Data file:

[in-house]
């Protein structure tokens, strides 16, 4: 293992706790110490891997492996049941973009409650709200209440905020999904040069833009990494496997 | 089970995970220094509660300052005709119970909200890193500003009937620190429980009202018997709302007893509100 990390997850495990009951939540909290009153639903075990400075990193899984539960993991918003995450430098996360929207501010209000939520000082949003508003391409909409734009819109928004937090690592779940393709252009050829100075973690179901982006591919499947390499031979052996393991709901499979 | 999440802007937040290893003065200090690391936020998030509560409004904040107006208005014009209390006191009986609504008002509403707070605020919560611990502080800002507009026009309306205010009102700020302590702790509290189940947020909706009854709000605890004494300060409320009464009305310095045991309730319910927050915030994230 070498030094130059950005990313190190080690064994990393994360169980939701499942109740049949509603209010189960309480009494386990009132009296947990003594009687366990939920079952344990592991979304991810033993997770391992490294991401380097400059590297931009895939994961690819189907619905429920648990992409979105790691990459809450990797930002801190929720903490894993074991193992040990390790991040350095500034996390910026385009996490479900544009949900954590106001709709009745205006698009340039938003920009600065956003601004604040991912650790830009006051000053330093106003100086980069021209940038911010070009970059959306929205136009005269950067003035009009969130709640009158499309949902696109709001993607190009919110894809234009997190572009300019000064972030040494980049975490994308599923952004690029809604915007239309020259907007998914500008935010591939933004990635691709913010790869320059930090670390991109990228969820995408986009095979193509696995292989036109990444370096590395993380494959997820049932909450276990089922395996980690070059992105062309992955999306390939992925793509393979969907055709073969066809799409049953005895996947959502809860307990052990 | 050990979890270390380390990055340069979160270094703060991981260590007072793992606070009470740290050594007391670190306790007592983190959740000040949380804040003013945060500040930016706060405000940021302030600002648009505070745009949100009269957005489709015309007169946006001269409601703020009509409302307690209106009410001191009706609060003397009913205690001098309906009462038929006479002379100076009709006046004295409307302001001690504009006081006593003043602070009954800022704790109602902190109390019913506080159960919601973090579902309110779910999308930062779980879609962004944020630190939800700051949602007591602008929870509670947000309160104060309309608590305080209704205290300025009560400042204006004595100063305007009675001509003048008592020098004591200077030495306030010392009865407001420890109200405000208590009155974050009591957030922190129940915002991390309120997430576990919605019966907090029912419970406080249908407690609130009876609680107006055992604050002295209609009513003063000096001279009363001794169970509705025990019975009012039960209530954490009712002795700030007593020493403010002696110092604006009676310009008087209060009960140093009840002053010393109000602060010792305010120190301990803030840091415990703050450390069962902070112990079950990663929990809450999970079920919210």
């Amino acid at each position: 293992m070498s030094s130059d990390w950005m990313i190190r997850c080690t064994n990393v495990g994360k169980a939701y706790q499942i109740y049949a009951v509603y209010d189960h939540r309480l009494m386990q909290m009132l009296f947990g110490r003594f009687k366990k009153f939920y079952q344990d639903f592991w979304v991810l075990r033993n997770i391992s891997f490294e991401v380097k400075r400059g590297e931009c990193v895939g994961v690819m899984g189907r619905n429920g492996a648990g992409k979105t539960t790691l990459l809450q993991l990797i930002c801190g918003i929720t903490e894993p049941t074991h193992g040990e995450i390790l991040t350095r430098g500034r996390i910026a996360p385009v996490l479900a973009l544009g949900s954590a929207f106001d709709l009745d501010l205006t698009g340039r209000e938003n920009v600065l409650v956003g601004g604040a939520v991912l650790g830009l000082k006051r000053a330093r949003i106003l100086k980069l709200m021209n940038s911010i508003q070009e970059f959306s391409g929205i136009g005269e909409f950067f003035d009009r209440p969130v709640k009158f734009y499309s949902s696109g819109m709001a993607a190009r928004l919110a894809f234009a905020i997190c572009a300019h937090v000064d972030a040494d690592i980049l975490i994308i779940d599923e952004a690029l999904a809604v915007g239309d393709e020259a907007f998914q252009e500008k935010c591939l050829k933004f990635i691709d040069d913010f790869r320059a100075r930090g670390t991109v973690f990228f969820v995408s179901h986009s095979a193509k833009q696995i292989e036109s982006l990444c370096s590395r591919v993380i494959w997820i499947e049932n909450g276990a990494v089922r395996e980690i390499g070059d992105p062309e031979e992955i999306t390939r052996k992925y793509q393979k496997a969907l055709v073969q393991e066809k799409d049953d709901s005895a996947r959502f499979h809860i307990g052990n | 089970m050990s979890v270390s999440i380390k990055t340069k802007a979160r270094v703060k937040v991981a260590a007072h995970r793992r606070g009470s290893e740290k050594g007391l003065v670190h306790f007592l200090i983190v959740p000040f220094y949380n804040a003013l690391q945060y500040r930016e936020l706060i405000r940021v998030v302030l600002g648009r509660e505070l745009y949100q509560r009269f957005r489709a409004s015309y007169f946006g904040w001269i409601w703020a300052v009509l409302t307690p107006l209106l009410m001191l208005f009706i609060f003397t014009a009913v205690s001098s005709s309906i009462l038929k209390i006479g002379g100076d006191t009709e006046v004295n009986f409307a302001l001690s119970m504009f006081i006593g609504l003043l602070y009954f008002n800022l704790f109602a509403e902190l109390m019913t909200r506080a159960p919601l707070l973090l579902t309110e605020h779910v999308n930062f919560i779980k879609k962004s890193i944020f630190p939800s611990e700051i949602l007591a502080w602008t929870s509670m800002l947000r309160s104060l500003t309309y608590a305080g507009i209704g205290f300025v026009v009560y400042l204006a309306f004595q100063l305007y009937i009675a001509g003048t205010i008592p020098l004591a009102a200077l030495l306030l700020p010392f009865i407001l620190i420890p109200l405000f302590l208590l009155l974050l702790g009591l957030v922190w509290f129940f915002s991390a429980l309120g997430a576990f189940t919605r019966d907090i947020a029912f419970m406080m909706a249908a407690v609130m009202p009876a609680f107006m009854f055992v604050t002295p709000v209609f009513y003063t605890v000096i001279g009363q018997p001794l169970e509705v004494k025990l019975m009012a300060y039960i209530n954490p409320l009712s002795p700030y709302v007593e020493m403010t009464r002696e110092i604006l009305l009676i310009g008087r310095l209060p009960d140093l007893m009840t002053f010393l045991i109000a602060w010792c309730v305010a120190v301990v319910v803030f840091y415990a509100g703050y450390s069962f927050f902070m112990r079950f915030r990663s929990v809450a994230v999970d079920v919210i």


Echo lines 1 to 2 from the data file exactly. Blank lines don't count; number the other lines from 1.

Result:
[in-house]
């Protein structure tokens, strides 16, 4: 293992706790110490891997492996049941973009409650709200209440905020999904040069833009990494496997 | 089970995970220094509660300052005709119970909200890193500003009937620190429980009202018997709302007893509100 990390997850495990009951939540909290009153639903075990400075990193899984539960993991918003995450430098996360929207501010209000939520000082949003508003391409909409734009819109928004937090690592779940393709252009050829100075973690179901982006591919499947390499031979052996393991709901499979 | 999440802007937040290893003065200090690391936020998030509560409004904040107006208005014009209390006191009986609504008002509403707070605020919560611990502080800002507009026009309306205010009102700020302590702790509290189940947020909706009854709000605890004494300060409320009464009305310095045991309730319910927050915030994230 070498030094130059950005990313190190080690064994990393994360169980939701499942109740049949509603209010189960309480009494386990009132009296947990003594009687366990939920079952344990592991979304991810033993997770391992490294991401380097400059590297931009895939994961690819189907619905429920648990992409979105790691990459809450990797930002801190929720903490894993074991193992040990390790991040350095500034996390910026385009996490479900544009949900954590106001709709009745205006698009340039938003920009600065956003601004604040991912650790830009006051000053330093106003100086980069021209940038911010070009970059959306929205136009005269950067003035009009969130709640009158499309949902696109709001993607190009919110894809234009997190572009300019000064972030040494980049975490994308599923952004690029809604915007239309020259907007998914500008935010591939933004990635691709913010790869320059930090670390991109990228969820995408986009095979193509696995292989036109990444370096590395993380494959997820049932909450276990089922395996980690070059992105062309992955999306390939992925793509393979969907055709073969066809799409049953005895996947959502809860307990052990 | 050990979890270390380390990055340069979160270094703060991981260590007072793992606070009470740290050594007391670190306790007592983190959740000040949380804040003013945060500040930016706060405000940021302030600002648009505070745009949100009269957005489709015309007169946006001269409601703020009509409302307690209106009410001191009706609060003397009913205690001098309906009462038929006479002379100076009709006046004295409307302001001690504009006081006593003043602070009954800022704790109602902190109390019913506080159960919601973090579902309110779910999308930062779980879609962004944020630190939800700051949602007591602008929870509670947000309160104060309309608590305080209704205290300025009560400042204006004595100063305007009675001509003048008592020098004591200077030495306030010392009865407001420890109200405000208590009155974050009591957030922190129940915002991390309120997430576990919605019966907090029912419970406080249908407690609130009876609680107006055992604050002295209609009513003063000096001279009363001794169970509705025990019975009012039960209530954490009712002795700030007593020493403010002696110092604006009676310009008087209060009960140093009840002053010393109000602060010792305010120190301990803030840091415990703050450390069962902070112990079950990663929990809450999970079920919210």